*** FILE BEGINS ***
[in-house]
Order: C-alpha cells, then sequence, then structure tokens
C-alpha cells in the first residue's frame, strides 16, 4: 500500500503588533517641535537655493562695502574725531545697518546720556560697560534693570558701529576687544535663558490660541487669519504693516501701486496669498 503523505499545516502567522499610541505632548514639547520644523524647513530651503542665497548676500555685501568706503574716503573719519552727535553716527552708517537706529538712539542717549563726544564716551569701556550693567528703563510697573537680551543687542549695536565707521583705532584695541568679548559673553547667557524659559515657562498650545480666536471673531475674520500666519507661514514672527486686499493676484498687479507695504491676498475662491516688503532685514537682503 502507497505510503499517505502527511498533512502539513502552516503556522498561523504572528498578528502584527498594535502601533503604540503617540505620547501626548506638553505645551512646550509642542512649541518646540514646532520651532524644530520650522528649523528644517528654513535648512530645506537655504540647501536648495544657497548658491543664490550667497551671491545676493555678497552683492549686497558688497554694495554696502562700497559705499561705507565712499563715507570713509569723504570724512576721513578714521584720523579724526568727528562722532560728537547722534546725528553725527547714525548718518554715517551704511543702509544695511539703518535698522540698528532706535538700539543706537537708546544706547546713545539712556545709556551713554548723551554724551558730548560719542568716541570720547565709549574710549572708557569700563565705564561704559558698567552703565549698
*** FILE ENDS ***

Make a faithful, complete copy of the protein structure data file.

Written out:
[in-house]
Order: C-alpha cells, then sequence, then structure tokens
C-alpha cells in the first residue's frame, strides 16, 4: 500500500503588533517641535537655493562695502574725531545697518546720556560697560534693570558701529576687544535663558490660541487669519504693516501701486496669498 503523505499545516502567522499610541505632548514639547520644523524647513530651503542665497548676500555685501568706503574716503573719519552727535553716527552708517537706529538712539542717549563726544564716551569701556550693567528703563510697573537680551543687542549695536565707521583705532584695541568679548559673553547667557524659559515657562498650545480666536471673531475674520500666519507661514514672527486686499493676484498687479507695504491676498475662491516688503532685514537682503 502507497505510503499517505502527511498533512502539513502552516503556522498561523504572528498578528502584527498594535502601533503604540503617540505620547501626548506638553505645551512646550509642542512649541518646540514646532520651532524644530520650522528649523528644517528654513535648512530645506537655504540647501536648495544657497548658491543664490550667497551671491545676493555678497552683492549686497558688497554694495554696502562700497559705499561705507565712499563715507570713509569723504570724512576721513578714521584720523579724526568727528562722532560728537547722534546725528553725527547714525548718518554715517551704511543702509544695511539703518535698522540698528532706535538700539543706537537708546544706547546713545539712556545709556551713554548723551554724551558730548560719542568716541570720547565709549574710549572708557569700563565705564561704559558698567552703565549698